Demarai Gray is aiming to grow into an Everton game-changer following a bright debut Goodison Park campaign.
Forward Gray, who turns 26 next week, directly contributed to 11 goals – scoring six – in his opening season after joining Everton from Bayer Leverkusen in summer 2021.
He reserved his most critical contribution for the closing home game against Crystal Palace. Sent on as a second-half substitute, Gray delivered a precision free-kick for Dominic Calvert-Lewin to complete Everton’s recovery from two goals down and book a Premier League berth for 2022/23.
Gray assisted Richarlison for the only goal in a precious late-season victory over Chelsea, too.
And the former Leicester City player, who began 30 of 39 games last term and is acutely aware of significant competition for a starting position, is adamant he can multiply those decisive contributions in his second season on Merseyside.
“As a winger, you are viewed as a player who can win games every week,” said Gray.
“It is a position with a lot of responsibility, and I put that pressure on myself. I enjoy it and go out there thinking I am the player who will make the difference.
“It won’t always happen, other things have an influence, like injuries. When the quiet patches come, I accept they are part of the game, and don’t get too down.
“It is just a matter of working to change things and trusting in my ability.
“When it is a difficult moment for the team, I view myself as someone who can change the situation and give the team confidence. I want to be that player making the difference.”
Gray began his career with Birmingham City, where he thrived on a prominent role at the age of 18 after Gary Rowett was appointed manager with the club struggling at the foot of the Championship in November 2014.
Rowett, a former player at Goodison, recently told evertonfc.com that Gray’s “sparkle in the final third and ability to go past people” added up to an unarguable case for selection, even at such a tender age.
Gray finally played 58 matches for Rowett, who rates the player to such a degree he maintains the two-footer should be contending for England honors.
A transfer to Leicester midway through 2015/16 earned Gray a string of Premier League appearances off the bench – and the most extraordinary of title-winning medals.
But 50 off 99 league outings over the following three seasons came as a substitute.
When it is a difficult moment for the team, I view myself as someone who can change the situation and give the team confidence. I want to be that player making the difference.
In the subsequent two campaigns, prior to transferring to Everton, Gray started a total of eight top-flight games in England and Germany.
Little wonder, then, that Gray encountered a phase during the second half of last term when, by his own reckoning, regular action physically caught up with him.
He managed a career-high 28 top-division starts regardless, and the objective now is for season-on-season improvement in every meaningful metric: starts and goals and assists.
“Gary Rowett is one of the best gaffers I’ve had,” said Gray, revisiting his professional breakthrough.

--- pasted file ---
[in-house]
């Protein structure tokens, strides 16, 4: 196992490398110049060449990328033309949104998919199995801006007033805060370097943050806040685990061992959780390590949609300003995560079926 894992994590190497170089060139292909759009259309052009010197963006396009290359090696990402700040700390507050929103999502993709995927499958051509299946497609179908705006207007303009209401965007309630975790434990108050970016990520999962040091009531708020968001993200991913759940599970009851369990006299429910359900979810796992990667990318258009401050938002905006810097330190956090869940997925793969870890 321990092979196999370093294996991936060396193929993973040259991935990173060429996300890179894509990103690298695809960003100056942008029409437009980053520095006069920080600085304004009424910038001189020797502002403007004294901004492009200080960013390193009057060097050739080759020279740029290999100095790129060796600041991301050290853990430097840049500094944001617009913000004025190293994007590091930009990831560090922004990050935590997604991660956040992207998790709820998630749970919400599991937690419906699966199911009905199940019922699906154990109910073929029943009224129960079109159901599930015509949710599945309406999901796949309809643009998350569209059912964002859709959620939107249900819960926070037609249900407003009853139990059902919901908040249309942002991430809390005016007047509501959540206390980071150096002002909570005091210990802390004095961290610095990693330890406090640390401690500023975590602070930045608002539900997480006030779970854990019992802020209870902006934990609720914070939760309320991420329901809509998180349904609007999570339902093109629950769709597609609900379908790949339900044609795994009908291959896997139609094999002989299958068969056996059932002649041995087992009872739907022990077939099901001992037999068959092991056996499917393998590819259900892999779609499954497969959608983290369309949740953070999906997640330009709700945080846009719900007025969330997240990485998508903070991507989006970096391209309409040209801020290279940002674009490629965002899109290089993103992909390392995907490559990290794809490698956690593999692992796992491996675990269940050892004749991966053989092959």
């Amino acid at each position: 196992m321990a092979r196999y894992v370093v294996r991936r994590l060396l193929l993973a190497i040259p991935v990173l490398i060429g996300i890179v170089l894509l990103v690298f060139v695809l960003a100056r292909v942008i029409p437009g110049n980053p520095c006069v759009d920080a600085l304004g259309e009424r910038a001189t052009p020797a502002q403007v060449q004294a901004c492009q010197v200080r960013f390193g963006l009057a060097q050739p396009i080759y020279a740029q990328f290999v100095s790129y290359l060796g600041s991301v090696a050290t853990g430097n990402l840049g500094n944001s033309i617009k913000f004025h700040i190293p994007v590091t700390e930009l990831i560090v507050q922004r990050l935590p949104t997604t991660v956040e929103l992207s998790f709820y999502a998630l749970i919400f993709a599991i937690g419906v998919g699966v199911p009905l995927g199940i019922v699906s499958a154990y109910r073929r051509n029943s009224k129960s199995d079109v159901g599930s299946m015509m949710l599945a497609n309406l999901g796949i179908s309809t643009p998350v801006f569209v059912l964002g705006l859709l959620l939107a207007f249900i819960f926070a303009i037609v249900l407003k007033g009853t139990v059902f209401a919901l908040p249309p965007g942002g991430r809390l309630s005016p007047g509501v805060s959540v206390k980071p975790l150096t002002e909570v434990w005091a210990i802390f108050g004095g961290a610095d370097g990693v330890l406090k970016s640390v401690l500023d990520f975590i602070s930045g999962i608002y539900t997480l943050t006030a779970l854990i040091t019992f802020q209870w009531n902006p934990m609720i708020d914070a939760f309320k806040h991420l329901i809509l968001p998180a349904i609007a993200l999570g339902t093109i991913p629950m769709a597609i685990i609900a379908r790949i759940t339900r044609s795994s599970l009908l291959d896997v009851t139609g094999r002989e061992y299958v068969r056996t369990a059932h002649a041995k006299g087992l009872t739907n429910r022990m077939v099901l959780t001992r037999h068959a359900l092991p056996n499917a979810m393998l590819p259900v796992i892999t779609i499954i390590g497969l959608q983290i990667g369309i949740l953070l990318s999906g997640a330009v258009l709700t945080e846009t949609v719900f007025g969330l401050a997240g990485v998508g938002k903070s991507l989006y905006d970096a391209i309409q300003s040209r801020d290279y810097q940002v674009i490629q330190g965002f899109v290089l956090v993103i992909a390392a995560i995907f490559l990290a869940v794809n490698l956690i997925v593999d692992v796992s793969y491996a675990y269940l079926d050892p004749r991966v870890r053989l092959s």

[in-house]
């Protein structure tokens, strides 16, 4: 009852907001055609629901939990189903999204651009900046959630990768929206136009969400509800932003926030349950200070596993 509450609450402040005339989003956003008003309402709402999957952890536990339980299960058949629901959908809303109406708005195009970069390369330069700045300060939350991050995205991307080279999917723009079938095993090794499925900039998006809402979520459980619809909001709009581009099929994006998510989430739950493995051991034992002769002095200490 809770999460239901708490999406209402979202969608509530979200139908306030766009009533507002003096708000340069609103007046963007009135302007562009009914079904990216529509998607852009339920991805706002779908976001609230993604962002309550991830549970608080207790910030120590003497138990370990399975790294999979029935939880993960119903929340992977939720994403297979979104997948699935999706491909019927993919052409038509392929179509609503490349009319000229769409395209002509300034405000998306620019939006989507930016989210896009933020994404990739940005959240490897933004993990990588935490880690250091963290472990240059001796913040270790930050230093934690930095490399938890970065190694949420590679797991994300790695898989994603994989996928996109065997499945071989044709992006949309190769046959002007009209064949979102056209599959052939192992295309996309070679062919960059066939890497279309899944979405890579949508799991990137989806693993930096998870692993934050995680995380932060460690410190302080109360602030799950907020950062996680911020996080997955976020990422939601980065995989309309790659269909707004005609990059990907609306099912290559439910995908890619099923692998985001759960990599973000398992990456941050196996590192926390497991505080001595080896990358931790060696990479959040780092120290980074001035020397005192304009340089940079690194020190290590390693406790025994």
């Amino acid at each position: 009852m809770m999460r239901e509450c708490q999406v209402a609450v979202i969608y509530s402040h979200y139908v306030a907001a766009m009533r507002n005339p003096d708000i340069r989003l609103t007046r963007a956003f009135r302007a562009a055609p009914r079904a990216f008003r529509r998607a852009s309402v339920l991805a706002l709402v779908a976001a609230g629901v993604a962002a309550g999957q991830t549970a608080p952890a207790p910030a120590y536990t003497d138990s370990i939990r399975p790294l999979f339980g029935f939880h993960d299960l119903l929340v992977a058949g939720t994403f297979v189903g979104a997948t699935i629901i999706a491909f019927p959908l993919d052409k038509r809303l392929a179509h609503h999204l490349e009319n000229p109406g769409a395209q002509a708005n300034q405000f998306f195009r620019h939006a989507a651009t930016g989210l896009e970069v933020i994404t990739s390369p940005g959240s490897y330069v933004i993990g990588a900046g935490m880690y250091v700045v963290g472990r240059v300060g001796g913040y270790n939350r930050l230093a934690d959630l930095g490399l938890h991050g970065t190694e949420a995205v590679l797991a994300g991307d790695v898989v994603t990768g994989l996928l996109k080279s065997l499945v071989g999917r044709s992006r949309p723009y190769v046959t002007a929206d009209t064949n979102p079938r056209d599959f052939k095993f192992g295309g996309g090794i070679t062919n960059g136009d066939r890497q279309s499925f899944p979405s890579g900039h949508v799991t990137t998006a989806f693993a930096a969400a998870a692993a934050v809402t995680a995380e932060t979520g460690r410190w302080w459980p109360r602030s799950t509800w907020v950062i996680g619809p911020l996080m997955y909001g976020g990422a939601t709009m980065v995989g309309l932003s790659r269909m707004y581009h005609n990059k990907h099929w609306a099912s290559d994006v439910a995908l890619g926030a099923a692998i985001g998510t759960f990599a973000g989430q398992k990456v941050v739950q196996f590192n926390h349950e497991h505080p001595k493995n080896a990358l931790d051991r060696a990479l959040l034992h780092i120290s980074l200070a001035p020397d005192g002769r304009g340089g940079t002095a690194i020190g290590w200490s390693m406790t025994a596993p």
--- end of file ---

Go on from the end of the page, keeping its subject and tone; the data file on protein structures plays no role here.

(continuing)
“He gave me that freedom as a young lad playing for my hometown club and massively assisted with my move to Leicester.
“I respect him a lot.
“I don’t really think too much about England anymore, though.
“I think long-term and about what I aspire to.
“It starts with your club. I have to perform consistently for Everton and understand I play in the area of the pitch where it is probably hardest to earn a place.
“I fully believe I can compete with the players here, but talk is cheap, I have to show it every week, whether that is with goals or assists or helping the team any other way.
“I need to make every manager I am working under think the same way Gary Rowett did:’Demarai has to play, no matter what’.
“My goal is to play every game.”
One of Gray’s direct competitors for an Everton frontline position is Anthony Gordon.
If the pair are sometimes foes in respect of trying to twist the arm of manger Frank Lampard over selection, they have struck up a strong friendship off the field.
Gordon was crowned Everton’s Players’ Player of the Season, to add to young player honors, following a soaring personal campaign.
None of which surprised Gray, who was an impressed onlooker from Leicester City’s bench when Gordon unsettled the visitors in a Goodison game in July 2020.
“I thought he was lively back then and he’s the one I saw grow as a player throughout last season,” said Gray.
“I am a big fan of Ant’s and have a good relationship with him.
“We come together naturally, playing the same position, and talk before and during every game, whoever is starting.
“I sit by him in the dressing room, so we talk at half-time, too.
“I class myself as a senior player. I’ve played hundreds of games, while he’s just finished his first full Premier League season.
“I will always try to help him when I can, whether it is discussing an opposition player, or set-pieces, or how to use space on the pitch.
“It is easy to forget he is so young, because he plays with such maturity.
“Playing for Everton comes with big pressure and big responsibility.
“He is a player who wants a fight and will take that responsibility and is another one capable of making the difference in games.
“We are fighting for the same thing, for Everton to win games, and are always trying to help each other.”